So, the first one that we expect to come out in the beginning of 2020, which is already under development, will be targeted at women. And then a second one that would be coming out afterwards that we’re targeting towards a wellness or an older demographic as well too. So, having one end of the book and having enough biomass, obviously, coming in and having a secure source of clean cannabis, as the testing requirements are just getting more and more rigorous, being able to control the significant quantity of shelf space so that when we put these brands out we can control the life and the flow of those brands by having the guaranteed biomass to get into those brands and the shelf space to put them on. 

Kerk Hilton – Analyst, AltaCorp Capital  

And any status or update you can share on your progress in getting through other locations in California and even elsewhere?

Andrew Berman — President & Chief Executive Officer, Harborside Inc.

On the brand side? Which piece? Progress in which piece? On the brand side?

Kerk Hilton – Analyst, AltaCorp Capital  

Yeah, brand. Distribution of Harborside products other than through the existing Harborside system. 

Andrew Berman — President & Chief Executive Officer, Harborside Inc.

Yeah, no, well, KEY is a good example, and I referenced some of the metrics around that. We launched KEY earlier, late last year a soft launch but really this year, and we’ve put a team around that and it’s won the awards that it has but it’s penetrated about 20%. We have gotten it sold into about 20% of the stores, licensed legal stores in California, and so we’re quite pleased with that.

And then KEY extracts, you know, BDS last month published its report and KEY extracts are in a top-25 extract categories for sales in the States. So, very pleased with the early results of KEY. And of course I referenced the edible awards as well too and that’s all been done, Kerk, frankly, on very low, lean marketing efforts. And so one of the things that we’re putting some more horsepower behind is obviously the marketing, because we haven’t done a lot of that around either of those efforts.

Kerk Hilton – Analyst, AltaCorp Capital  

Right. Maybe just two quick questions more here for me. One is any sort of updates on the municipalities and the tax regime changes that I know have been going on there that you can talk to people about as well just on the IR side, progress on OTC or other forms of availability of the shares to be able to purchase in the US.

Andrew Berman — President & Chief Executive Officer, Harborside Inc.

Oh, so, on the first side, on the tax side, yeah, both Monterey and San Jose have lowered their tax structures. Monterey lowered their cultivation tax, which has been quite helpful, and then San Jose lowered their supply chain tax as well too. So, those were two good efforts. We continue to do lobbying on that front. 

And then in terms of the OTC, I can share that we are certainly considering a listing on the OTC. We haven’t formally filed an application yet with the OTC but that’s in the works.

Kerk Hilton – Analyst, AltaCorp Capital  

Great. Thanks, Andy.

 

Andrew Berman — President & Chief Executive Officer, Harborside Inc.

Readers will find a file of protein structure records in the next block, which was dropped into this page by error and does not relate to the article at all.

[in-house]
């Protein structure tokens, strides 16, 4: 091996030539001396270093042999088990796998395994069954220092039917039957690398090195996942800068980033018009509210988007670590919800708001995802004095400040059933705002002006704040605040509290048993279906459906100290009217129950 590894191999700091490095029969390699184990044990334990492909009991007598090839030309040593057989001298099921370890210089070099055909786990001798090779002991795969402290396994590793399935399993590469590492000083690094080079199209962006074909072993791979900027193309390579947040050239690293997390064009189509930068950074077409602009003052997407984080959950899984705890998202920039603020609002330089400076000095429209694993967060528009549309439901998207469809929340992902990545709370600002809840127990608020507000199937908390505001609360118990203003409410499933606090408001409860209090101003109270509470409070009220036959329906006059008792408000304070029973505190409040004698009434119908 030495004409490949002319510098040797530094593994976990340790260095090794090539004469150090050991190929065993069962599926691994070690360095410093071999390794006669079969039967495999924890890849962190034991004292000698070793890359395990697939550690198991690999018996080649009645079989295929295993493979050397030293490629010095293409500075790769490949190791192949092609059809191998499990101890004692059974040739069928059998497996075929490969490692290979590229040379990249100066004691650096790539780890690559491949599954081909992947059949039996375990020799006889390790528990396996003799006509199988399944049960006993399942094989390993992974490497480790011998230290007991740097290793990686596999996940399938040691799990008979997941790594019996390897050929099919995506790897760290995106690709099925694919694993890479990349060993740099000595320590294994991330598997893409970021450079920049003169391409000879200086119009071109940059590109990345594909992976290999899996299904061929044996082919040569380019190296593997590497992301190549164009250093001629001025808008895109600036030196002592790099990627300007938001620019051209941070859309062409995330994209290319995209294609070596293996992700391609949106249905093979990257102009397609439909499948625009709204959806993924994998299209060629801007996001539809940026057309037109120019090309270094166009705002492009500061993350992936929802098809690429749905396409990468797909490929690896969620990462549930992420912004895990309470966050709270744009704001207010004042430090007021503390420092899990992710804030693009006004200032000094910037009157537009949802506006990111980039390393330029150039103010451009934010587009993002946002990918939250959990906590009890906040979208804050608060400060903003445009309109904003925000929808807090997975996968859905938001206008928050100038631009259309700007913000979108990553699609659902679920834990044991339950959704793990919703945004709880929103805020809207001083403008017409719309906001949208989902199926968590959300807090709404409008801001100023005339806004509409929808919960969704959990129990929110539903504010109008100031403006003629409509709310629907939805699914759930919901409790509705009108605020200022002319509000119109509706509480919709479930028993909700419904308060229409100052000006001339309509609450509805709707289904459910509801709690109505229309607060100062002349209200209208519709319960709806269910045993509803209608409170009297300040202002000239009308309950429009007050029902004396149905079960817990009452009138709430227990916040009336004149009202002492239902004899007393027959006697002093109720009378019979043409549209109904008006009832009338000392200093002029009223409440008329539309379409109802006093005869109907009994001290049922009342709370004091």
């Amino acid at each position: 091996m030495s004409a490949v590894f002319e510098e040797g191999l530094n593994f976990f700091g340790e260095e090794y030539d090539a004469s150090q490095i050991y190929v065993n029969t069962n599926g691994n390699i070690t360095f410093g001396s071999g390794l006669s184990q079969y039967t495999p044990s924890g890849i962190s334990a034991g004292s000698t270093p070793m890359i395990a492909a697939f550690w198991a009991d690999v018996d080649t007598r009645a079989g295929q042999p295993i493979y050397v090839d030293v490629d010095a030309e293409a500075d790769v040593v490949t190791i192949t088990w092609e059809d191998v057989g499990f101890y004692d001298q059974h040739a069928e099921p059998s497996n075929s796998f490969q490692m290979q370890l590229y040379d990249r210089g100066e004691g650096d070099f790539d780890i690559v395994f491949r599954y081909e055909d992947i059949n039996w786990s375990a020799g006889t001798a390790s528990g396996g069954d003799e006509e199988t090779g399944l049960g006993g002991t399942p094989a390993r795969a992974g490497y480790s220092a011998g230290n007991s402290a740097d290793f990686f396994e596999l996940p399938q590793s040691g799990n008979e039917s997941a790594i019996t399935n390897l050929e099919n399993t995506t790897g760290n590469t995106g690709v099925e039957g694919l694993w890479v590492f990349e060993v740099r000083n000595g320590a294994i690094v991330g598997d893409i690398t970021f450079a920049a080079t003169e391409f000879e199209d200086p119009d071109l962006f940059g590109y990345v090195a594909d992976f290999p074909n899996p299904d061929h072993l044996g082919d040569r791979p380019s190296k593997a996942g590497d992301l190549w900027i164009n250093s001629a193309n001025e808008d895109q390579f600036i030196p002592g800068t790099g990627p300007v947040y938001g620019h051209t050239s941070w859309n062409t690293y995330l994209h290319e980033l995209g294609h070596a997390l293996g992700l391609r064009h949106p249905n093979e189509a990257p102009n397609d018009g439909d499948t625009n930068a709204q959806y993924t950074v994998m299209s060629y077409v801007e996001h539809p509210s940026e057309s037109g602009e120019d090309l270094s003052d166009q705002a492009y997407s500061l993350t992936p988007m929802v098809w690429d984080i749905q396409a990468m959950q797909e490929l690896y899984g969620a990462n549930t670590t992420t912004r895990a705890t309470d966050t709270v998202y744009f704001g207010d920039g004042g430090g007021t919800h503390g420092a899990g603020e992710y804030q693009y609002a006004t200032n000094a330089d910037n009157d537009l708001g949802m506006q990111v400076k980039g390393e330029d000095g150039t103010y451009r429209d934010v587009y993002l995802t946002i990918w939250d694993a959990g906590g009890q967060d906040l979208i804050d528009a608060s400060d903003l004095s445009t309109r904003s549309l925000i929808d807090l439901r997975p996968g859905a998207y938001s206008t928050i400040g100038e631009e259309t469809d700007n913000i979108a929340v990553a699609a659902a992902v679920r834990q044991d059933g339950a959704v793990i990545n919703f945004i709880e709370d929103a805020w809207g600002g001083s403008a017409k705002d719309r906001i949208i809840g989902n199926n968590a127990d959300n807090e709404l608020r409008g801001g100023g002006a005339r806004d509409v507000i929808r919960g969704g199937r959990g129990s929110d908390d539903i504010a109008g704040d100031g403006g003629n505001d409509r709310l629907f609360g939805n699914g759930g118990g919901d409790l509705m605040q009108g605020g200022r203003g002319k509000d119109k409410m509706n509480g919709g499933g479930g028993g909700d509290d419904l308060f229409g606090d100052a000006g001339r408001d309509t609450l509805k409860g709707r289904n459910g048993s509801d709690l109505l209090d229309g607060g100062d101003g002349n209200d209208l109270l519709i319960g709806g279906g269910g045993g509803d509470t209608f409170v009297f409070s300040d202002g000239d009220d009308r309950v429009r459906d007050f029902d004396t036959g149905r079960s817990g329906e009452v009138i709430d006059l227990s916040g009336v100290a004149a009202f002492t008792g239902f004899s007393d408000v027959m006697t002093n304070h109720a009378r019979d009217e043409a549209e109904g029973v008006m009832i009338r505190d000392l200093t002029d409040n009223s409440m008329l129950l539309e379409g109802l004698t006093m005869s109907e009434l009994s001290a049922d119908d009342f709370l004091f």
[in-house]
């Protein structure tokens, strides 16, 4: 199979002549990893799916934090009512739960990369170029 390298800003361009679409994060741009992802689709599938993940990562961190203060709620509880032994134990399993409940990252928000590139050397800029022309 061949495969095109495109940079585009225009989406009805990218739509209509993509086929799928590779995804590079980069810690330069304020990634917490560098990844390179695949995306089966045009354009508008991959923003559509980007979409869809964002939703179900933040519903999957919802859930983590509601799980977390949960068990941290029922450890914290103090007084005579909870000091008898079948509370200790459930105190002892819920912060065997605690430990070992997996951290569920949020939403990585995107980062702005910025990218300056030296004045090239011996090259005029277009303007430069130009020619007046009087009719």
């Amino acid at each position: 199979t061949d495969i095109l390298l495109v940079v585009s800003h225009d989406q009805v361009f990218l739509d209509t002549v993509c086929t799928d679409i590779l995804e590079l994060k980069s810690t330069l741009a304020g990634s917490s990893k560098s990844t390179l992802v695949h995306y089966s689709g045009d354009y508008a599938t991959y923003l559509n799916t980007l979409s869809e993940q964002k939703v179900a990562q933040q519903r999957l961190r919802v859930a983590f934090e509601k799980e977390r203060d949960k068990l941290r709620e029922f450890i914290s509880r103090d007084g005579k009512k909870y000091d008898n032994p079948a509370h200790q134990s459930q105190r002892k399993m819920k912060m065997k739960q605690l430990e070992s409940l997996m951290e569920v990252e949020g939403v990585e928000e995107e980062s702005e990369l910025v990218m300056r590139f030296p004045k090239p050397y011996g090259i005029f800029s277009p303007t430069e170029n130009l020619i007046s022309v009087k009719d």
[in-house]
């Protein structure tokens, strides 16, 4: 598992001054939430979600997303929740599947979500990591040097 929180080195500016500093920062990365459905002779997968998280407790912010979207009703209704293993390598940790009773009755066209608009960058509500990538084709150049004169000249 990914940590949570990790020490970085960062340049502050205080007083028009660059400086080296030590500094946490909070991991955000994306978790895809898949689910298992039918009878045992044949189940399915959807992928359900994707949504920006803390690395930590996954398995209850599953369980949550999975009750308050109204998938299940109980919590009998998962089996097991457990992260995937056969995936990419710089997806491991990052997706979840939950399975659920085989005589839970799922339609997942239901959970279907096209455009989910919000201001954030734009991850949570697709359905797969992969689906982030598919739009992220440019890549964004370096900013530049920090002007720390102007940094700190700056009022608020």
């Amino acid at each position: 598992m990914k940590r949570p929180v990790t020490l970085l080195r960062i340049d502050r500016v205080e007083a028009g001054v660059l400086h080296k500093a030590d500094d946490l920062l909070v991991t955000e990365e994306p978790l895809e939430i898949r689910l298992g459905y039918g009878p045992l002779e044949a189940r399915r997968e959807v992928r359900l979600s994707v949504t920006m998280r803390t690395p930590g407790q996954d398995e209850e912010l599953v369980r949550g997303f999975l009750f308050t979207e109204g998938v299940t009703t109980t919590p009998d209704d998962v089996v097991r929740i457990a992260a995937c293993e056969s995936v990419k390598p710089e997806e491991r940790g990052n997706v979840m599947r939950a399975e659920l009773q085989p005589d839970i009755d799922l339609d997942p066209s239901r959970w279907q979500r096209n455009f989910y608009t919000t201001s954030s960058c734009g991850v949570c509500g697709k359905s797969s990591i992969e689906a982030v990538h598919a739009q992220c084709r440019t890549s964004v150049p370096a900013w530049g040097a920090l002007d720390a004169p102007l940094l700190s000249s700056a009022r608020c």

Thank you, Kerk.

Operator

Thank you. Ladies and gentlemen, as a reminder, if you do have any questions, please press star followed by one on your touchtone phone.

Your next question will be from Luke McAlister at Westcourt Capital. Please go ahead.

Luke McAlister – Analyst, Westcourt Capital  

Hi, Andy. It’s Luke from Westcourt. I just had a couple questions in relation to 280E. Just wanted some clarification there. Obviously, you guys made an adjustment there, $15 million, which is obviously non-cash. How long can you guys continue to appeal for?

Andrew Berman — President & Chief Executive Officer, Harborside Inc.

So, Luke, good to hear your voice. Thank you also for your support and Westcourt’s support. I want to make sure you heard that right. It’s $15 million. The provision was for $15 million. 

Luke McAlister – Analyst, Westcourt Capital  

Yeah, one-five. Yes.

 

Andrew Berman — President & Chief Executive Officer, Harborside Inc.

Good. I thought you said $50 million for a second there. How long can we appeal for? We will get a ruling. We would have expected, frankly, a final ruling from the Tax Court already. I mean the government is calculating what it thinks we owe after the opinion that came out last December and of course we’re reviewing their calculations now. We have 60 days after we get a final ruling from the Tax Court within which to appeal to the US Court of Appeals for the Ninth Circuit. 

That appeal, honestly, could take two or three years, Luke. The Ninth Circuit—our best advice from tax counsel and appellant counsel that we hired said, assuming we got a ruling in the next 60 days and filed a Notice of Appeal before the end of the year, we would likely be looking at Q1 of next year when the Ninth Circuit would tell us, you know, we’d like to put you on a briefing schedule, we’d like to talk to the parties first. And appeals on these types of matters in the US Court of Appeals for the Ninth Circuit can take two to three years, frankly.

Luke McAlister – Analyst, Westcourt Capital  

Okay. So does that mean during that time you guys make the provision you essentially set cash aside in case the IRS says, yes, you have to pay it? I mean is that something you guys need to continue to do going forward?

Andrew Berman — President & Chief Executive Officer, Harborside Inc.

We’ve made a small provision right now, Luke, of in the $3 million to $5 million range for an anticipated payment that we might have to make in the next 18 months. But typically this results, when you go through that process with the IRS it would typically result in some form of a payment plan that would be based on a percentage of revenue, and that’s assuming we would be unsuccessful in the appeal. I mean there are many possible outcomes but that’s what we believe would happen.

Luke McAlister – Analyst, Westcourt Capital